Wednesday, April 29, 2015

Via Shift of the Ages / FB:

Via Huffington Post: 7 Things Churches Can Do to Make Queer People Feel Welcome

For as long as I can remember, the church, for me, has been a place characterized by shame and hurt. I remember Christian high school friends telling me that I would go to hell for being Queer. I remember hearing sermons from televangelists about the evils of homosexuality, and church leaders pressuring youth leaders to cast out their Queer members. I've heard more talk of "love the sinner, hate the sin," and "God didn't make gay," than anyone should, and I've even received personalized hate mail declaring that "God hates dykes." 

While I've never believed being Queer automatically counted me out, I've been unable to find a church community that I, as a Trans person, could really call home -- a place I could engage in conversations around faith and sexuality, faith and gender. 

Last fall, a co-worker invited me to meet with a group of leaders from her church who were working to make their community more open and affirming. As the Director of LGBTQA Advocacy and Education at the local college, I suppose I was a logical choice, though this colleague knew nothing of my lifelong struggles with faith. 

Through talking with these people about their desires to be inclusive and their belief in God's love extending to all people, I found my mind re-opening to faith, to God. Because of these conversations, I realized that it is possible for Queer people to feel welcome and safe at church. Ultimately, it begins with education and relationships.

Make the jum here to read the 7 things all churches can do to help make Queer people feel welcome.

Via Lizzy the Lezzy

Mrs. Brown for Yes Equality

Barney Frank on the Supreme Court's Gay Marriage Ruling - Late Night with Seth Meyers

Same-sex couples take on the haters outside of the Supreme Court

Via JMG: Sen. Bernie Sanders To Enter 2016 Race

Via the Associated Press:
Vermont Sen. Bernie Sanders will announce his plans to seek the Democratic nomination for president on Thursday, presenting a liberal challenge to Hillary Rodham Clinton. Sanders, an independent who describes himself as a "democratic socialist," will follow a formal statement with a major campaign kickoff in his home state in several weeks. Two people familiar with his announcement spoke to The Associated Press under condition of anonymity to describe internal planning. Sanders will become the second major Democrat in the race, joining Clinton. He has urged the former secretary of state to speak out strongly about issues related to income inequality and climate change. The former first lady and New York senator is viewed as a heavy favorite in the Democratic primary and formally entered the race earlier this month.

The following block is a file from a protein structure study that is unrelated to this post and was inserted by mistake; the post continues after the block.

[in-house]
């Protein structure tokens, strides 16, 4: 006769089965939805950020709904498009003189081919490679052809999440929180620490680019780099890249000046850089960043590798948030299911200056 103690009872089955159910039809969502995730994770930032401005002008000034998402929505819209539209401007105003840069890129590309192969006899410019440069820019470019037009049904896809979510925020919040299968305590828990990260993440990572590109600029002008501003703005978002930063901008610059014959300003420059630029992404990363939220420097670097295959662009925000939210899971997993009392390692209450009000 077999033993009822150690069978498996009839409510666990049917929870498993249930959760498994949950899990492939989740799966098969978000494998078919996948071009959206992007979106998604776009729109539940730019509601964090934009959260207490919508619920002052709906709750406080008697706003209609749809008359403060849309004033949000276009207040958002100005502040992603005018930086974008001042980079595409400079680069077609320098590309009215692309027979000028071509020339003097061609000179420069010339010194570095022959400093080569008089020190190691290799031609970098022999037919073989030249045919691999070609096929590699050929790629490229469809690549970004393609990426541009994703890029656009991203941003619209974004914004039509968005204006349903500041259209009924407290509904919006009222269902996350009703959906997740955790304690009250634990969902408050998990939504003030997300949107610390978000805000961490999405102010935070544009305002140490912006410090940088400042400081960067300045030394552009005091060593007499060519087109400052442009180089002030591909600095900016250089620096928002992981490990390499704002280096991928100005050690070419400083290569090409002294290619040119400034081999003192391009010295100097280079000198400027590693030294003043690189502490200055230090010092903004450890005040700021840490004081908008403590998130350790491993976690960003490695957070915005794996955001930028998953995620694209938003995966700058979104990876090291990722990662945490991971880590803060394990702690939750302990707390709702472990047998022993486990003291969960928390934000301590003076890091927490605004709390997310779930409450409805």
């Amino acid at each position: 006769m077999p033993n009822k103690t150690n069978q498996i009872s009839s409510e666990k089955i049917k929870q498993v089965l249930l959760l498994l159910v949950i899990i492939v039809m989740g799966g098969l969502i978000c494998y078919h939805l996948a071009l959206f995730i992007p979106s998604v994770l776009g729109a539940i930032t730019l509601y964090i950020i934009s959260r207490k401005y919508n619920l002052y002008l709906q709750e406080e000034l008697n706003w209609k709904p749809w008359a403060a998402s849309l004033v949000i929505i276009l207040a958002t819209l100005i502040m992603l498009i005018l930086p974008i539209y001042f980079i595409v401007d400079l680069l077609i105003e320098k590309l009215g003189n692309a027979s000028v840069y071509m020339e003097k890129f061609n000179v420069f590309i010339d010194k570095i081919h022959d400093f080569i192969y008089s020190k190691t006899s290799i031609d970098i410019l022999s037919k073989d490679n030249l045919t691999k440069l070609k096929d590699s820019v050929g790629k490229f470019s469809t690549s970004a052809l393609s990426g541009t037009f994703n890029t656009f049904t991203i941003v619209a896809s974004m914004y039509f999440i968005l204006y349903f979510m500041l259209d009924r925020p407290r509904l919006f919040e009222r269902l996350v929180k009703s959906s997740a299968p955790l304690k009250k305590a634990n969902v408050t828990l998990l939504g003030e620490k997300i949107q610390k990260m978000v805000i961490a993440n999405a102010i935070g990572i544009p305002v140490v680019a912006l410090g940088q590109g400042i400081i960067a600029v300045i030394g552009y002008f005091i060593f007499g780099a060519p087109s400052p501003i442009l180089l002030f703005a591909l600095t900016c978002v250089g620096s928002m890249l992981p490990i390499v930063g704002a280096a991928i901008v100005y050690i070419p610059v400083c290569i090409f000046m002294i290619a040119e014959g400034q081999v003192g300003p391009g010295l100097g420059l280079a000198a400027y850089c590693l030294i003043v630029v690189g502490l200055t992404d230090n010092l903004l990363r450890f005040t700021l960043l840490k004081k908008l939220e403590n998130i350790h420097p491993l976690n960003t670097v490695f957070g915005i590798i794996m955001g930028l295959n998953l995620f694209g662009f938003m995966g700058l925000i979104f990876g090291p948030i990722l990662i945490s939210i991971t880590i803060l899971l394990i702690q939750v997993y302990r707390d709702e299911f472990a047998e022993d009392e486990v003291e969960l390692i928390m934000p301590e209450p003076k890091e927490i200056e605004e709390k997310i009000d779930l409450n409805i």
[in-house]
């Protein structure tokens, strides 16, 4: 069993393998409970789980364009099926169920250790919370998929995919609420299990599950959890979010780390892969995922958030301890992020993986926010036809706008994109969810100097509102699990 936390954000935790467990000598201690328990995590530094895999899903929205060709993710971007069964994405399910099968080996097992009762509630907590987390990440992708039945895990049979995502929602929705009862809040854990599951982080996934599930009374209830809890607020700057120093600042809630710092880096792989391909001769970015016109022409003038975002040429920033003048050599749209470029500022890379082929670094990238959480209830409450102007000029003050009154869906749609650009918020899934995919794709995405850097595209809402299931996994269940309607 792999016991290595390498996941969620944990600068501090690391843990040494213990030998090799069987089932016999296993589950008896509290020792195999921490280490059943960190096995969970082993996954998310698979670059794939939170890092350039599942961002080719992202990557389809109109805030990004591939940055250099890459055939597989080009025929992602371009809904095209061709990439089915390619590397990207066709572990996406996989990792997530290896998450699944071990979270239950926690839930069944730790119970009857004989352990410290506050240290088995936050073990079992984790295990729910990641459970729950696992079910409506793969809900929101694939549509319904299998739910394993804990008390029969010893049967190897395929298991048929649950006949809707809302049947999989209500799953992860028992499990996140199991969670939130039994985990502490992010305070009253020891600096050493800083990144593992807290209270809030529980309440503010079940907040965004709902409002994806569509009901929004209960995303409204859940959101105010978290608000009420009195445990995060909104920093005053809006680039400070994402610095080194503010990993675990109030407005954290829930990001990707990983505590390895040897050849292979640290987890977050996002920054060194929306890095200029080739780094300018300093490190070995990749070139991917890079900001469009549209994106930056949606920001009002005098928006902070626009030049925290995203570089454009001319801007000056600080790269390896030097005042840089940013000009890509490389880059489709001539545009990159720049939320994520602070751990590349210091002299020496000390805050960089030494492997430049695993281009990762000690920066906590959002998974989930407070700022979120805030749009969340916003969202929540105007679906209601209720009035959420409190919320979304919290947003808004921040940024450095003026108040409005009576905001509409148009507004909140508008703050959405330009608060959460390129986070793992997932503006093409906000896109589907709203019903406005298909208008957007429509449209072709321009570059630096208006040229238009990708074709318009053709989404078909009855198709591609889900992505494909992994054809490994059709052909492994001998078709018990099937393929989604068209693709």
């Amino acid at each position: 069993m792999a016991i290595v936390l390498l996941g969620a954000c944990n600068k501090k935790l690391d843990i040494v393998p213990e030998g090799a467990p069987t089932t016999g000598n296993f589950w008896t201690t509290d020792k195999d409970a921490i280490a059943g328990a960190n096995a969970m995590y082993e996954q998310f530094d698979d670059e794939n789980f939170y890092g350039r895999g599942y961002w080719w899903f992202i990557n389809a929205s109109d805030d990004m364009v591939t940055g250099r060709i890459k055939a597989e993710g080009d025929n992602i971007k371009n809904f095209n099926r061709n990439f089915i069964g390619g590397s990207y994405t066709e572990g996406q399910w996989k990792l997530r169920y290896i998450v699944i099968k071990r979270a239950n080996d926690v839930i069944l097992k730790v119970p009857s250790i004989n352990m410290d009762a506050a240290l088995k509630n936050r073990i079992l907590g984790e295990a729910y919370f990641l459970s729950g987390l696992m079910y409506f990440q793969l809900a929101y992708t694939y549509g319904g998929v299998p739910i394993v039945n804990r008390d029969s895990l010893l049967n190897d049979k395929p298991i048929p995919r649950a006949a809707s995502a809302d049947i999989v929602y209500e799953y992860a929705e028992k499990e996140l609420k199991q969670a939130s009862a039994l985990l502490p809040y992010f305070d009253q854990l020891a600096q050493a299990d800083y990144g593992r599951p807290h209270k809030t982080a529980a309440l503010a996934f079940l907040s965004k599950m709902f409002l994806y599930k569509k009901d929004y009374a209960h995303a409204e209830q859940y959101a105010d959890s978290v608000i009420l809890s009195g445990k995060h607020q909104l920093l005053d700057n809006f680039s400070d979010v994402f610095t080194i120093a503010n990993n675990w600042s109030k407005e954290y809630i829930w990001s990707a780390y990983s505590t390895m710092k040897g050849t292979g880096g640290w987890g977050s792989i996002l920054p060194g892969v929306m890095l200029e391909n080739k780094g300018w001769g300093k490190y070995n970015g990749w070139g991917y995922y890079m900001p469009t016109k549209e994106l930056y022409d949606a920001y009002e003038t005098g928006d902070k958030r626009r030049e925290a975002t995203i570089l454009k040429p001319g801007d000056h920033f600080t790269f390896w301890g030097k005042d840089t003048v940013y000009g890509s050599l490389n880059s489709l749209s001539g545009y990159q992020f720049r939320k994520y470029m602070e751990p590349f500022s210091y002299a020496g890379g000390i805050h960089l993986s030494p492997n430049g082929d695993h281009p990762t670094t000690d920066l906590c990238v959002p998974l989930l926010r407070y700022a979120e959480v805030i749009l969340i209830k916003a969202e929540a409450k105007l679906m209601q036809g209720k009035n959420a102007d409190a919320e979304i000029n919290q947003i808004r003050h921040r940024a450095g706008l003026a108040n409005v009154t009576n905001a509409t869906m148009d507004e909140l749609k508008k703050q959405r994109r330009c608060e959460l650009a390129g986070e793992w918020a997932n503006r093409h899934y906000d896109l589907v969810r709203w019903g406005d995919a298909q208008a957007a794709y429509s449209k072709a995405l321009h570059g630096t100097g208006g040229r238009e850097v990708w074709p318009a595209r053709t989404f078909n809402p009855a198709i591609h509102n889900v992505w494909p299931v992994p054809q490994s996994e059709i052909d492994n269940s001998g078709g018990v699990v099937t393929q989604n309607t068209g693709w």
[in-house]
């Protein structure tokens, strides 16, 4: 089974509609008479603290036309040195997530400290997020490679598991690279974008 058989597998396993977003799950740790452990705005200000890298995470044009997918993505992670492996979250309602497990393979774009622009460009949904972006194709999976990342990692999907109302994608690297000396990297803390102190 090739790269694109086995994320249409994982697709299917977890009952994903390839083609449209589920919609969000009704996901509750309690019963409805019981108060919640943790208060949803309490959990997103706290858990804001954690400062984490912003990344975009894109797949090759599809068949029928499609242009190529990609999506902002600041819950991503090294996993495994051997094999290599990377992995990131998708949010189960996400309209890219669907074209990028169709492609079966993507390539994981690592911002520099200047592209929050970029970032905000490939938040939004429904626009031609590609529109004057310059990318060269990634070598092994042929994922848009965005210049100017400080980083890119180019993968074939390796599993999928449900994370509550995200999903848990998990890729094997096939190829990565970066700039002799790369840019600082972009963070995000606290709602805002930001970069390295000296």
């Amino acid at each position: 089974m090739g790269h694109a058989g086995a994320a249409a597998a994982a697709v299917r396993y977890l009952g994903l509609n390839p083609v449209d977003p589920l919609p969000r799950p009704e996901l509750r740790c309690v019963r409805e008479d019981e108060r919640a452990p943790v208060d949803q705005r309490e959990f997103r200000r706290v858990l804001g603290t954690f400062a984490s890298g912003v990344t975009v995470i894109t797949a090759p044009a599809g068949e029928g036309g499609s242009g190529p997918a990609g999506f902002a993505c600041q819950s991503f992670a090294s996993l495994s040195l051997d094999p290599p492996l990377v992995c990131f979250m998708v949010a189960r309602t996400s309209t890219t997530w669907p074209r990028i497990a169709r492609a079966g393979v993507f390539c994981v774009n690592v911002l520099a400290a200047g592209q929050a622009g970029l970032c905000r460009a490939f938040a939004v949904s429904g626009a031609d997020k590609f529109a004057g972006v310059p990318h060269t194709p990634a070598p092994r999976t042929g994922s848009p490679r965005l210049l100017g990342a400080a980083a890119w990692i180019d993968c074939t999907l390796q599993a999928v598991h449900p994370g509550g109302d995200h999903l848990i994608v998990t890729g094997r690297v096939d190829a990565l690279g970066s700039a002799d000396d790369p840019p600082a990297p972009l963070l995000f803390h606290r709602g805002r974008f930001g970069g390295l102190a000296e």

Oh this will be interesting.

Reposted from Joe Jervis

4 Beyonce from Todrick

This Is How Fast America Changes Its Mind

This Is How Fast America Changes Its Mind
By Alex Tribou and Keith Collins
April 26, 2015
Eleven years after Massachusetts became the first state to allow same-sex couples to marry, the Supreme Court on April 28 will hear arguments about whether to extend that right nationwide. The case comes amid a wave of gay marriage legalization: 28 states since 2013, and 36 overall. Such widespread acceptance in a short amount of time isn't a phenomenon unique to gay marriage. Social change in the U.S. appears to follow a pattern: A few pioneer states get out front before the others, and then a key event—often a court decision or a grassroots campaign reaching maturity—triggers a rush of state activity that ultimately leads to a change in federal law.

We looked at six big issues—interracial marriage, prohibition, women’s suffrage, abortion, same-sex marriage, and recreational marijuana — to show how this has happened in the past, and may again in the very near future.

Via Sri Prem Baba: Flor do Dia- Flor del Día- Flower of the day 29/04/2015

“Enquanto tenta suprir a sua carência ganhando dinheiro, comendo ou comprando coisas, você prejudica prioritariamente a si mesmo. Mas, quando tenta suprir a carência dominando o outro, as coisas complicam. Porque, para dominar o outro, você precisará fazer com que ele se sinta inferior. Esse é um jogo perverso. Você faz o outro se sentir impotente para poder se sentir potente; você joga a culpa no outro para não se sentir culpado. Isso é maldade de verdade.”
Para ler o Satsang completo, acesse:

“Mientras intentas suplir tu carencia ganando dinero, comiendo o comprando cosas, te perjudicas prioritariamente a ti mismo. Pero cuando intentas suplir la carencia dominando al otro, las cosas se complican. Porque para dominar al otro, necesitarás hacer que él se sienta inferior. Este es un juego perverso. Haces al otro sentirse impotente para poder sentirte potente, le hechas la culpa al otro para no sentirte culpable. Eso es maldad de verdad.”

"When we try to compensate for our neediness by making money, eating or buying things, we are mainly hurting ourselves. But when we try to compensate for this neediness by dominating others, things get complicated. In order to dominate others, we need to make them feel inferior. This is a perverse game. We make the other feel powerless in order for us to feel powerful; we lay the blame on the other to not feel guilty ourselves. This is true evil. "

Via Daily Dharma

The Task of Repetition | April 29, 2015

If we are to close the gap between ideal and actuality—between the envisaged aim of striving and the lived experience of our everyday lives—it is necessary for us to pay greater heed to the task of repetition. Every wholesome thought, every pure intention, every effort to train the mind represents a potential for growth along the Noble Eightfold Path.

- Ven. Bhikkhu Bodhi, "Vision and Routine"